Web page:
Key words: Experiential Learning, Qualtrics, Alumni Connections, College Fed Challenge
JEL codes: A22, E52, E58
Developing diversity into inclusion. Team-Based Learning (TBL) in time of COVID.
Gabriella Cagliesi, University of Sussex
Mahkameh Ghanei, University of Greenwich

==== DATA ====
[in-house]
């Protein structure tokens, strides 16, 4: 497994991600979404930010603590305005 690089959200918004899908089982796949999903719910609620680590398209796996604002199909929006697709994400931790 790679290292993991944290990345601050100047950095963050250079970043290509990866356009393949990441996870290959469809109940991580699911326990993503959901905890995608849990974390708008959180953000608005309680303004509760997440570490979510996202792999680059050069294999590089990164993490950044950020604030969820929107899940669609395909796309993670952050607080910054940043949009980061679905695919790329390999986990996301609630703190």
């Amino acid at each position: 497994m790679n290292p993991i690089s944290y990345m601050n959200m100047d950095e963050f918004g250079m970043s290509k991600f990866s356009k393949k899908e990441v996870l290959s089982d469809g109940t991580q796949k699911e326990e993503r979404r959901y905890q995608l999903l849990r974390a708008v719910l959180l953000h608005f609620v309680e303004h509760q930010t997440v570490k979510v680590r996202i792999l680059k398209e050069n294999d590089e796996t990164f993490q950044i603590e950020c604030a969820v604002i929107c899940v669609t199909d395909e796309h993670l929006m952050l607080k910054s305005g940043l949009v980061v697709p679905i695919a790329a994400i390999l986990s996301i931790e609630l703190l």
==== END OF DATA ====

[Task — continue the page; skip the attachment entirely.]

Team-Based Learning (TBL) is active collaborative teaching based on small team learning. The pedagogical strategy behind TBL is to prompt prior learning via individual and group testing and to deepen students’ knowledge and understanding via group collaboration. We had implemented TBL pedagogy to a final year UG core module in applied economics in time of on-campus social interactions. Our TBL intervention aimed to address ethnic and gender achievement gaps by promoting a collaborative and inclusive learning environment at the core of the TBL pedagogy. We also sought to contextualise and apply economic theories to different issues and policies, another distinct feature of TBL. The qualitative and quantitative results indicated that the TBL approach had positively contributed to the Greenwich Graduate Attributes (GGA), improved students’ academic performance, reduced several achievement gaps and offered a more enjoyable learning experience.